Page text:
New Year, New Stark Law Provisions

February 24, 2016

To be applied to all services furnished under the Medicare Physician Fee Schedule (“PFS”) on or after January 1, 2016, the Centers for Medicare & Medicaid Services (“CMS”) has implemented the final CY 2016 PFS rule (“the Final Rule”) in response to health care delivery and payment systems reform and in the hopes of reducing the burden on providers and facilitating compliance with the Stark regulations. This marks the first set of substantial changes to the Stark regulations since the “Phase IV” changes were issued in 2009.

The Final Rule’s major changes include updates to the payment policies, payment rates, and quality provisions for services covered by the PFS. It also updates the Stark regulations with two new exceptions to the physician self-referral prohibition, changes the requirements for physician-owned hospitals, and offers several clarifications to the Stark regulations.

New Exceptions

The two new exceptions to the Stark law involve the recruitment of non-physician practitioners and timeshare arrangements.

Recruitment of Non-Physician Practitioners

In adding the exception for the recruitment of non-physician practitioners, CMS acknowledged significant changes to health care delivery and payment systems, as well as the projected shortages in primary care providers, by finalizing a new exception for remuneration from a hospital, federally qualified health center (“FQHC”), or rural health center (“RHC”) to a physician in order to assist the physician in recruiting and compensating an employee or independent contractor non-physician practitioner (“NPP”) who furnishes “substantially all” primary care services or mental health services to patients of a physician’s practice. For purposes of the new exception, NPPs include clinical social workers, clinical psychologists, physician assistants, nurse practitioners, clinical nurse specialists, and certified nurse midwives. However, NPPs do not include certified registered nurse anesthetists, dieticians and physical therapists.

The amount of the remuneration may not exceed fifty percent of the actual aggregate compensation to the NPP (including any signing bonus and benefits), and the exception may be used only once in a three-year period for the same physician. Additionally, the exception is not available for indirect compensation arrangements, which must satisfy the indirect compensation arrangement exception. For example, the exception cannot be used to provide assistance to a physician who contracts with a staffing company that will provide an NPP to the physician’s practice.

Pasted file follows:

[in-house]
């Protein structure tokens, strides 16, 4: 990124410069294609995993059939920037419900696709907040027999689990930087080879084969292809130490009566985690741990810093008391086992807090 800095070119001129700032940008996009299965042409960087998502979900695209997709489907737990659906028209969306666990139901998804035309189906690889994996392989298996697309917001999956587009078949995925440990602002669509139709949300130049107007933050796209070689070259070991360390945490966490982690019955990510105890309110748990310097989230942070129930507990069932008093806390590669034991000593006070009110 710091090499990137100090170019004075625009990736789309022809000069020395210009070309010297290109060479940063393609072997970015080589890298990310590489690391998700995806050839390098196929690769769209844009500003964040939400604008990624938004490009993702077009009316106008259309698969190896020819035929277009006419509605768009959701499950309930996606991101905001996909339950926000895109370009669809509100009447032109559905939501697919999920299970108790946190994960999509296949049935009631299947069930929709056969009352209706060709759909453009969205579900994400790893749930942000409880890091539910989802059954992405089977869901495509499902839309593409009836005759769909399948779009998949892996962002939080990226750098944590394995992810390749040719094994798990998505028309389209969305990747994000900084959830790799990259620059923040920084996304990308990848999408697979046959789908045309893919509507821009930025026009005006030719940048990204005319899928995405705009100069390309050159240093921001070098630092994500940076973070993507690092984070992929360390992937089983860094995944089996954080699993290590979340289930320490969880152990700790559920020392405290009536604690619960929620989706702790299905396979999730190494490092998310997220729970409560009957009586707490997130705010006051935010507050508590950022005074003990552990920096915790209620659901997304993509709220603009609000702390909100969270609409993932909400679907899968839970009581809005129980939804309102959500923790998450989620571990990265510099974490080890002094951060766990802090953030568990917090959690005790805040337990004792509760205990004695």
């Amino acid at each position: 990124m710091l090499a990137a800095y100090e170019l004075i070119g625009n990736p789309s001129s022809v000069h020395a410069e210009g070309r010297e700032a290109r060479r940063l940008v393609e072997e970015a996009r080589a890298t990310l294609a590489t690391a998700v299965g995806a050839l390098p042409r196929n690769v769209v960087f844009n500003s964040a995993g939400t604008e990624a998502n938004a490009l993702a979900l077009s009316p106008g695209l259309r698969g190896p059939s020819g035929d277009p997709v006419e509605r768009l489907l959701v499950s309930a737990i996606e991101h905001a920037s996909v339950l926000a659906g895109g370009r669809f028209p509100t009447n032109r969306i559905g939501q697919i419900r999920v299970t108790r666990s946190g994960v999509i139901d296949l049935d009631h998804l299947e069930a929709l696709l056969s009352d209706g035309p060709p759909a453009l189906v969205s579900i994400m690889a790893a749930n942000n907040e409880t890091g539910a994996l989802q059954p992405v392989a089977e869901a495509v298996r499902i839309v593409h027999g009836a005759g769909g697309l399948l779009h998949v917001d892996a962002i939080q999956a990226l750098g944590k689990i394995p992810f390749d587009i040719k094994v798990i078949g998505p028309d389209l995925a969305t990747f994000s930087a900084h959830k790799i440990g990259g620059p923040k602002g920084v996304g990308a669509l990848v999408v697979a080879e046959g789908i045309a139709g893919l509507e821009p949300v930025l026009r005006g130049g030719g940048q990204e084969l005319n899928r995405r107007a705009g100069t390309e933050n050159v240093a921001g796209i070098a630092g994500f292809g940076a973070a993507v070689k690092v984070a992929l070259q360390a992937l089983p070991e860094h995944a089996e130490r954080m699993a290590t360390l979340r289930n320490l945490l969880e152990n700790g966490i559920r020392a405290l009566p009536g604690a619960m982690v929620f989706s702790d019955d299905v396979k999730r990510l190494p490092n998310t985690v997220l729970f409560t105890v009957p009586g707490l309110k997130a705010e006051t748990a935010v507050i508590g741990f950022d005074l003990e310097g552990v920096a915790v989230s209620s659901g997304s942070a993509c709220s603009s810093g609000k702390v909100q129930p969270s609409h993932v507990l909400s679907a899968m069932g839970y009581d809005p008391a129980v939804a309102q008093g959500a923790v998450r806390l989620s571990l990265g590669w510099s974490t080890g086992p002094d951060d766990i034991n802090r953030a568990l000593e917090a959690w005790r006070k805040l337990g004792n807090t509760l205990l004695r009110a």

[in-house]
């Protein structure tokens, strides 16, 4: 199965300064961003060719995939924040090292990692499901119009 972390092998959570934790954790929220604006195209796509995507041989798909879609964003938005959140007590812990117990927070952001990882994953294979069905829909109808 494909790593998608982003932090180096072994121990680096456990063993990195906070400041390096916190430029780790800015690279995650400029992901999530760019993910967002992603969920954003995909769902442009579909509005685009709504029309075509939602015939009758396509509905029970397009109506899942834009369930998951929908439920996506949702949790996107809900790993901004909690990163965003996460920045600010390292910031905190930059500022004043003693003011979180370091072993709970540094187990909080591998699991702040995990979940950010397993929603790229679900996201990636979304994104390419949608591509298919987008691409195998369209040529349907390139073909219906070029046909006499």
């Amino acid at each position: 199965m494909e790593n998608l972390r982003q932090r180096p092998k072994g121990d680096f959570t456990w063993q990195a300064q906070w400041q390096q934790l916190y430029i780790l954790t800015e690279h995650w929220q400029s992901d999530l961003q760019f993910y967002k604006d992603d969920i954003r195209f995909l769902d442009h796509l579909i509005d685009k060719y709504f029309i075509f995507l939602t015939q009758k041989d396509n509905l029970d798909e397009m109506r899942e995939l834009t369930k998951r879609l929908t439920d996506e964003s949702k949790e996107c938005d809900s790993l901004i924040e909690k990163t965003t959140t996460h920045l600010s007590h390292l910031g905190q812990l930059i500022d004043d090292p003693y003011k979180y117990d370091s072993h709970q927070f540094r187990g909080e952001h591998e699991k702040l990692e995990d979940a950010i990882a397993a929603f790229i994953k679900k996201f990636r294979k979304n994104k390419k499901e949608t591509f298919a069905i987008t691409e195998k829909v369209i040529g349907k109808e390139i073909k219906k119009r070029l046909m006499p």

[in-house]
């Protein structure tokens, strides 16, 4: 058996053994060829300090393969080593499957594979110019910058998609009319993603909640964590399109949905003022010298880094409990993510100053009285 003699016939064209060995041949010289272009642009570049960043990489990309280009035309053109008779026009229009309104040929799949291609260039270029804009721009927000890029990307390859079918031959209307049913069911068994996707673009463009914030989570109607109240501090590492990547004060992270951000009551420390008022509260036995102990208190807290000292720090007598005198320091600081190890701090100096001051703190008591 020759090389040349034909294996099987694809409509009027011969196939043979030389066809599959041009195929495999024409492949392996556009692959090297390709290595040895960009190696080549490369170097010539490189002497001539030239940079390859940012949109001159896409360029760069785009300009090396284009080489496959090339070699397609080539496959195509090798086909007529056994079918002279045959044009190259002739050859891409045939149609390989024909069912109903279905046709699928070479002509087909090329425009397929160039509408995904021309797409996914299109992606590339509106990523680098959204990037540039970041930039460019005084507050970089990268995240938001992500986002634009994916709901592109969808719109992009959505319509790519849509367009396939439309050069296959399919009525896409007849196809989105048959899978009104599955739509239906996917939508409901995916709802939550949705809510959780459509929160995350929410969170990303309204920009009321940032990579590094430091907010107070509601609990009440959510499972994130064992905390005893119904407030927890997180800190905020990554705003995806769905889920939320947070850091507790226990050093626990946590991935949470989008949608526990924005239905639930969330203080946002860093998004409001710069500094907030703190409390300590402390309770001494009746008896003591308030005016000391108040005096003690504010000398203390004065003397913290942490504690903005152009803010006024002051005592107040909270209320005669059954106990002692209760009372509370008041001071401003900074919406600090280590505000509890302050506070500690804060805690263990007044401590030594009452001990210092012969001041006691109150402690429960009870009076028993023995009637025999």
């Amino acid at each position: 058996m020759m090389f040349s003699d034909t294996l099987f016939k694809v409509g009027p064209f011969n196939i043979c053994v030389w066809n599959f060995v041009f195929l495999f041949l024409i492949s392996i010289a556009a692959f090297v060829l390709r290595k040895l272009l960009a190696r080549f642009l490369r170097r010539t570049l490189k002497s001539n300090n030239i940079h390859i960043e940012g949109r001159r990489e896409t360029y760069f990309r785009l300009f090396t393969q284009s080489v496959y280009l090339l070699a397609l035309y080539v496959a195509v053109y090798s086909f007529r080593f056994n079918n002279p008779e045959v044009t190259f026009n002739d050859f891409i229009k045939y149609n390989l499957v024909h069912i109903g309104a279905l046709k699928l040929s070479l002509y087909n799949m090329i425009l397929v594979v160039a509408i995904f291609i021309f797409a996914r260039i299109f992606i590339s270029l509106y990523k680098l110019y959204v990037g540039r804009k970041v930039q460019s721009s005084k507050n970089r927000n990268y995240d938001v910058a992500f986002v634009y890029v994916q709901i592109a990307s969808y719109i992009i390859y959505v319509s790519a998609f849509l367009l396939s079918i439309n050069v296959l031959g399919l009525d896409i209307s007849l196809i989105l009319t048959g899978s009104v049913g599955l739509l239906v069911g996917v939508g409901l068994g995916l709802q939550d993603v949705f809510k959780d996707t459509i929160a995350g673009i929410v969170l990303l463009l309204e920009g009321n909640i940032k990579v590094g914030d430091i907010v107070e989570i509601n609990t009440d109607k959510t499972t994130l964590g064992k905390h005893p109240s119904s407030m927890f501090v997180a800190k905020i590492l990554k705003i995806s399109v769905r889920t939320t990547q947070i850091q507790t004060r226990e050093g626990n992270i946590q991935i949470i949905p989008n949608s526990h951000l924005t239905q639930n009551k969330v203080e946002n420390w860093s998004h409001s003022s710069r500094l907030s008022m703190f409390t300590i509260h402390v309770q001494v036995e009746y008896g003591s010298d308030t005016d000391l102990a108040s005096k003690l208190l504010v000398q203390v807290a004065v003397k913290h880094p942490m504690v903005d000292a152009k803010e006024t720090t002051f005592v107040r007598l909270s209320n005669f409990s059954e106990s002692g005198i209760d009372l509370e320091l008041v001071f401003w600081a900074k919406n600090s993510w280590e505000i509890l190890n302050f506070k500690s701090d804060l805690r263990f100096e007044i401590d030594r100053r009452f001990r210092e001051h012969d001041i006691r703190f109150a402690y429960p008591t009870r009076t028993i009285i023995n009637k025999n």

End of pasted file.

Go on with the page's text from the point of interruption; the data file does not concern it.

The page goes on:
Timeshare Arrangements

CMS also finalized a new exception to protect timeshare arrangements between hospitals or physician organizations (the licensor) and physicians (the licensee) for the non-exclusive use of the hospital’s or physician organization’s space, equipment, personnel, supplies, or services if they meet specified requirements, including:

  • the arrangement must specify the equipment, personnel, supplies, or services, and it must be in writing and signed by the parties;
  • compensation over the course of the term of the arrangement must be set in advance, consistent with fair market value and commercially reasonable without taking into account the volume or value of referrals;
  • compensation must not use a formula based on a percentage of revenue raised, earned, billed, collected, or otherwise attributed to the services provided or a formula based on a per-unit of service fee that is not time-based if the fees are for services referred to the licensor or the licensee;
  • the premises must be used predominantly for evaluation and management (“E/M”) services, and any equipment must be located in the same building where the E/M services and designated health services (“DHS”) are furnished; and
  • all locations included in the arrangement for furnishing E/M and DHS services must be on the same schedule.

CMS finalized the new exception to address concerns that timeshare arrangements, which are fairly common and beneficial in some circumstances, could generally fail to satisfy existing exceptions. For example, oftentimes, timeshare arrangements cannot meet the space and equipment arrangement exceptions, which require “exclusive use” when used by the lessee, or the fair market value exception, which is not available for space leases.


The Final Rule also includes clarifications and modifications to existing Stark law exceptions, including the following provisions:

  • Written Agreement Requirement
  • Definition of Remuneration
  • “Stand in the Shoes”
  • Temporary Noncompliance with Signature
  • Holdover Arrangements for Space, Equipment, and Personal Services
  • Fair Market Value
  • “Incident To” 

For details of these clarifications, please click here.

In addition to the above new exceptions and clarifications, CMS is planning on issuing a report to Congress to determine if additional rulemaking may be necessary in light of evolving payment models integrating physicians and other health care entities to achieve population health and reduce costs.